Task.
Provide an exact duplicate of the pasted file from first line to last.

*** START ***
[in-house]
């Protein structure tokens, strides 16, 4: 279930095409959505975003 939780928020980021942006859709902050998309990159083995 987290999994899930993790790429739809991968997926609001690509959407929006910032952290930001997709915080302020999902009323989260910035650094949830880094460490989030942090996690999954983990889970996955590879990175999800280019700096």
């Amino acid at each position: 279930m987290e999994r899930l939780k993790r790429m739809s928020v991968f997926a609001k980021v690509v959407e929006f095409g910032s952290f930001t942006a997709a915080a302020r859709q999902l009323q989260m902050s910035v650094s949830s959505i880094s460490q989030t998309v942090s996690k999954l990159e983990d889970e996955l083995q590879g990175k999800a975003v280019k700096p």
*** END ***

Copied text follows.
[in-house]
């Protein structure tokens, strides 16, 4: 279930095409959505975003 939780928020980021942006859709902050998309990159083995 987290999994899930993790790429739809991968997926609001690509959407929006910032952290930001997709915080302020999902009323989260910035650094949830880094460490989030942090996690999954983990889970996955590879990175999800280019700096």
């Amino acid at each position: 279930m987290e999994r899930l939780k993790r790429m739809s928020v991968f997926a609001k980021v690509v959407e929006f095409g910032s952290f930001t942006a997709a915080a302020r859709q999902l009323q989260m902050s910035v650094s949830s959505i880094s460490q989030t998309v942090s996690k999954l990159e983990d889970e996955l083995q590879g990175k999800a975003v280019k700096p």